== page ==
The latest escalation of violence along the Sudanese border is among the worst since South Sudan became independent last July. Talks between the two countries are stalled as both sides accuse the other of launching attacks in the disputed border area.

The Heglig oil region has been targeted in a series of attacks in recent weeks. Sudan described the offensive as severe, saying its Heglig oil fields were deliberately being targeted and warned the South of a full-on confrontation.

"It is not true that we want to use force to change the reality on the ground. Instead we are defending ourselves against the aggression from Khartoum."

- Atem Yah Atem, South Sudan's deputy information minister

The South Sudanese army says the town of Teshwin near Heglig was hit on Monday. But Sudan says it came under attack first.

Another hope for peace stalled last week when Khartoum called off a planned summit in Juba between Omar al-Bashir, the president of Sudan, and Salva Kiir, the president of South Sudan.

Although South Sudan gained its independence from Sudan last year, there are a number of issues between the two countries that have not been resolved. They include their shared border, which is still not clearly marked.

There is also the status of Abyei, also near the border, which was left undecided in the 2005 Comprehensive Peace Agreement.

After the split, South Sudan ended up with most of the oil fields - around 75 per cent of Sudan's total production of oil. But it has to export the oil using pipelines through ports in Sudan's territory. However, no deal has been reached on how to divide up the oil revenues.

The issue of citizenship also remains unresolved. Both sides reject dual citizenship and Sudan has said that Southerners will not enjoy citizenship rights and jobs in the country.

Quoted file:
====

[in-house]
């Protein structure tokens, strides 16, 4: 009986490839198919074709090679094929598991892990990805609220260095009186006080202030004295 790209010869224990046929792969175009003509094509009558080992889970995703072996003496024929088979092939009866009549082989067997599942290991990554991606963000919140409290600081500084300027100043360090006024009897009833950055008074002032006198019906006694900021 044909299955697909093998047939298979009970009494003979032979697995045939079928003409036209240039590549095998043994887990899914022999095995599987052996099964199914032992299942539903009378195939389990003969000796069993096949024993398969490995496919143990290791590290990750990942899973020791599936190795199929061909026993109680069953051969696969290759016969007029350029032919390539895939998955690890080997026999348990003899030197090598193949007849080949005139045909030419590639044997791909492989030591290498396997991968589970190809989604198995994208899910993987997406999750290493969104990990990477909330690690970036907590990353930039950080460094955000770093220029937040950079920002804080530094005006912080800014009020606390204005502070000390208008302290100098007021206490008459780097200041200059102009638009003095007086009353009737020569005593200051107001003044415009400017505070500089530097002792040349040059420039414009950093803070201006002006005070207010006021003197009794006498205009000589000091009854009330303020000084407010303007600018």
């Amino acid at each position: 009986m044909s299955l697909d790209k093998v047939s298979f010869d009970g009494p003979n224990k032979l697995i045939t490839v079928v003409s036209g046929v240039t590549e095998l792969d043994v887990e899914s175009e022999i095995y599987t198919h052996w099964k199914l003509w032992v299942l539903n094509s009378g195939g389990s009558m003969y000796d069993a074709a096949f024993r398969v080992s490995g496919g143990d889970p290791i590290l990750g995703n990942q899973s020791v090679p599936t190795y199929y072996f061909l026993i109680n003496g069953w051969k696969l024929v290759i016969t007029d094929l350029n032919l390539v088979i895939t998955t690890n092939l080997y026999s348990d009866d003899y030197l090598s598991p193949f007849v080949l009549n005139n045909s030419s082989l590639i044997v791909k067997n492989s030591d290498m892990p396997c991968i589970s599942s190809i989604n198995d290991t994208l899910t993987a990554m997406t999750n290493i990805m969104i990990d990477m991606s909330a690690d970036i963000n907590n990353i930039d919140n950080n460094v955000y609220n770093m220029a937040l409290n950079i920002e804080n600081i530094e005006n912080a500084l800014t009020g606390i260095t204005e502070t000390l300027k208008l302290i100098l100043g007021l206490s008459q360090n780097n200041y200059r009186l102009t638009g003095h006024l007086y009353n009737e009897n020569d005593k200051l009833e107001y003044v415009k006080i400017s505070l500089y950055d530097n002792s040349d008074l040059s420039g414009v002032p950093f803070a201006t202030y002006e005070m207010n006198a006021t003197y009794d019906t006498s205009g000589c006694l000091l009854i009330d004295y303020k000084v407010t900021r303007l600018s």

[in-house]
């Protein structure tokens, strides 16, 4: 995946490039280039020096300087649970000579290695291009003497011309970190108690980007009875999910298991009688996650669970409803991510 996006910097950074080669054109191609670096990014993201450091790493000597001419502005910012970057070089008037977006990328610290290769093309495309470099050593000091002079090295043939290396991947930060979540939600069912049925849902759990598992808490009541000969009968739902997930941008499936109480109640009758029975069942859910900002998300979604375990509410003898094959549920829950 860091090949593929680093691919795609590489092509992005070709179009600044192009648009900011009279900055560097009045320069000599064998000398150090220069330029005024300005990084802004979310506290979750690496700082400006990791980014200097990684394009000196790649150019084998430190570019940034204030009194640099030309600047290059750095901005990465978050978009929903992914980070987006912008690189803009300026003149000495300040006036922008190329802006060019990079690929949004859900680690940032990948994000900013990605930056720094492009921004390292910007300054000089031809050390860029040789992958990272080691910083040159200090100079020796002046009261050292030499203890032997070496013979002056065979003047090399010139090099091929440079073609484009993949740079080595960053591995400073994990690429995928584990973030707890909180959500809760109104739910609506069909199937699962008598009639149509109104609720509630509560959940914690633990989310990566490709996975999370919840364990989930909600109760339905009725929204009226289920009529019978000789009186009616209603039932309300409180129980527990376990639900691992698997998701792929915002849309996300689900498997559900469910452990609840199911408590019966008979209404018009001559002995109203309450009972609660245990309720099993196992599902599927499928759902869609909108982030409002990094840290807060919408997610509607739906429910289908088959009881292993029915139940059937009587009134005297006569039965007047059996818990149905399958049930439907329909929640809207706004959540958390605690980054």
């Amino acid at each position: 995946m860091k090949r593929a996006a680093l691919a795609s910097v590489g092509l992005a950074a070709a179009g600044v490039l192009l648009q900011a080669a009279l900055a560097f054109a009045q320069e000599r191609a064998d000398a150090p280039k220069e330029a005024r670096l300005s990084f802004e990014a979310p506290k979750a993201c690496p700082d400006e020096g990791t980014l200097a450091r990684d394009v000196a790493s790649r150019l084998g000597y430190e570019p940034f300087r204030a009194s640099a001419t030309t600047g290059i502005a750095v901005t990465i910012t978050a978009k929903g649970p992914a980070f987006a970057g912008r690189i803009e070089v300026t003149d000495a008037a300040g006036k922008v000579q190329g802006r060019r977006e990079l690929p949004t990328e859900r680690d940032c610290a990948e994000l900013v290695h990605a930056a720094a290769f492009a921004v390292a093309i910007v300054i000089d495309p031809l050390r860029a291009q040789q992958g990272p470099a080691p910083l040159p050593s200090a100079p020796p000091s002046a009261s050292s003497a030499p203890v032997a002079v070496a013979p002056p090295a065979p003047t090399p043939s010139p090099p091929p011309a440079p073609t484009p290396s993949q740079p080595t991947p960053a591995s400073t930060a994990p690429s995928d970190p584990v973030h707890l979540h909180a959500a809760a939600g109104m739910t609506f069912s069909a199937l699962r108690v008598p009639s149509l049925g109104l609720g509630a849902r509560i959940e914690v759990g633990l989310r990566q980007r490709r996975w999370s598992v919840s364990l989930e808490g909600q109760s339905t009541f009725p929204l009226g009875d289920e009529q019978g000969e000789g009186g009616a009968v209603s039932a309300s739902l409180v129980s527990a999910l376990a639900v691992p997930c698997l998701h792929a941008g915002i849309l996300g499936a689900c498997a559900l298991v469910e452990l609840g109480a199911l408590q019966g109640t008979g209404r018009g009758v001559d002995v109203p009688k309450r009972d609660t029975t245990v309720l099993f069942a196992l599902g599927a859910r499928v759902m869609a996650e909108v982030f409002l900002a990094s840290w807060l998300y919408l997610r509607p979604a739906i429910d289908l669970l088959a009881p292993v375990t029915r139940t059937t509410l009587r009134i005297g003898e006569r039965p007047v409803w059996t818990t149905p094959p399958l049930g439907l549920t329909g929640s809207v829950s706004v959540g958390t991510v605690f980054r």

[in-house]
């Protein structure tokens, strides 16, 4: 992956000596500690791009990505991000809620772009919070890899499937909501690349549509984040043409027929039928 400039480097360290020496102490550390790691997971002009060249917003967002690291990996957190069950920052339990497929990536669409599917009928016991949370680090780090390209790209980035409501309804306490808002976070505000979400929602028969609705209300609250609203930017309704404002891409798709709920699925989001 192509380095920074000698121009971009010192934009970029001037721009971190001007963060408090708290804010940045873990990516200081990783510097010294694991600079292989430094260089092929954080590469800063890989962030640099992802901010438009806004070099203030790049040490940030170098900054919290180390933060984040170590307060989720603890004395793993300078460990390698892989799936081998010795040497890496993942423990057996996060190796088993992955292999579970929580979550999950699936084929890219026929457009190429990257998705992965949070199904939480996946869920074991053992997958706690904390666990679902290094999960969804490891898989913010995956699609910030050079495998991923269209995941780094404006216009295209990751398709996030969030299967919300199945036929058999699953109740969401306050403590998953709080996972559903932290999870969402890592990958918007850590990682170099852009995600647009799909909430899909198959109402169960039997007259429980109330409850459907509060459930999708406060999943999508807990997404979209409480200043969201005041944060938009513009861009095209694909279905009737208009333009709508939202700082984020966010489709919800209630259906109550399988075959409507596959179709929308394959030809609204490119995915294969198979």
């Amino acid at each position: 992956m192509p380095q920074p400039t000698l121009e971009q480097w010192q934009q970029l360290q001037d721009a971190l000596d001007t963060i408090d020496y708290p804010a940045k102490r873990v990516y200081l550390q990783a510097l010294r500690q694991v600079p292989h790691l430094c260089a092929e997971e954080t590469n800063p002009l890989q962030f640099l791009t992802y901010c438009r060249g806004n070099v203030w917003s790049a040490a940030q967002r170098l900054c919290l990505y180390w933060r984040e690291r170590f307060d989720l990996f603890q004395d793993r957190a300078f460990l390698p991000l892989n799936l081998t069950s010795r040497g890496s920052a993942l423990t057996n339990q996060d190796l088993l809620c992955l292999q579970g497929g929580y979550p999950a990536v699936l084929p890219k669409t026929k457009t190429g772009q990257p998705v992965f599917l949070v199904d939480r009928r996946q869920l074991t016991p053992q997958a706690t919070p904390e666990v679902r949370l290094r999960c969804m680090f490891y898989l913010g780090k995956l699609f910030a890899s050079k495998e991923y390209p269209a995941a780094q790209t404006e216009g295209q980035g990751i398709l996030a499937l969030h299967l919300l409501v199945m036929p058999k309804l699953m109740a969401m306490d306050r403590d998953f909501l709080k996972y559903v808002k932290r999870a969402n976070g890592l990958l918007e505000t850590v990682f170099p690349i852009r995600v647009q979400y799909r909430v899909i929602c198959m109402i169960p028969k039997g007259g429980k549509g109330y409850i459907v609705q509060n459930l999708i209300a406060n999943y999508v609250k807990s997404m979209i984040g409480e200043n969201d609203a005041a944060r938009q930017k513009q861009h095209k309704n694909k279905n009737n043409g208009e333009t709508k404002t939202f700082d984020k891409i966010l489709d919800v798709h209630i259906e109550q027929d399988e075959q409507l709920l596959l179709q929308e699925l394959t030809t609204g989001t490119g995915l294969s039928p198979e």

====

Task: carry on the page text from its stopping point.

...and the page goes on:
"I don't think either side can afford a war. I don't think either side really wants a war. But I also think that neither side knows how to stop a war."

- David Anderson, a professor of African politics

Al Jazeera's Nazanine Moshiri is in Juba, the capital of South Sudan, and says the mood there is one of great concern: "People [in Juba] are extremely concerned about the tough words they are hearing on both sides and whether this really does mean war. These people have gone through decades of civil war and this new nation really started off so positively back in July. But what has happened is they've stopped their production of oil, the country is really living off its oil reserves and also international loans, so people are deeply concerned about what all of this will mean.

"At the same time, up in Unity state where I was with an Al Jazeera crew and we came under attack by what we believe were Sudanese war planes, we were with the oil minister of South Sudan and also various South Sudanese army officials, it really is a tense and volatile situation.

"The South Sudanese, whatever they say, are stretched on the ground and they are facing a formidable force in Sudan ... [which is] superior in the air, which makes life very difficult for the South Sudanese army on the ground ....

"What's at stake is money and oil and lives. Oil ... for South Sudan makes up 98 per cent of its total revenue. And for Sudan, Heglig, the site that the South Sudanese have now gone into, makes up more than half of Sudan's oil production output. So, put those things together and you're looking at a dire economic situation for both sides. And of course [there is] the casualties that we're looking at on both sides, so [there will be] a huge human and economic cost."

So are Sudan and South Sudan heading for war? And what are the implications for both countries?

Joining Inside Story with Hazem Sika to discuss this are: Atem Yah Atem, South Sudan's deputy information minister; David Anderson, a professor of African Politics at Oxford University; and Ibrahim Ghandour, the chairman of the Foreign Relations Sector in Sudan.

"We feel that Juba is neither acting on behalf of its people, on behalf of the interests of its country. They are acting on behalf of other actors who don't want stability for the region or stability for Africa. Some of them are looking for resources and using Juba in a proxy war which is not in the interests of both countries or both people. We look for peace but we will defend our territory."

Ibrahim Ghandour, the chairman of Sudan's Foreign Relations Sector

Source: Al Jazeera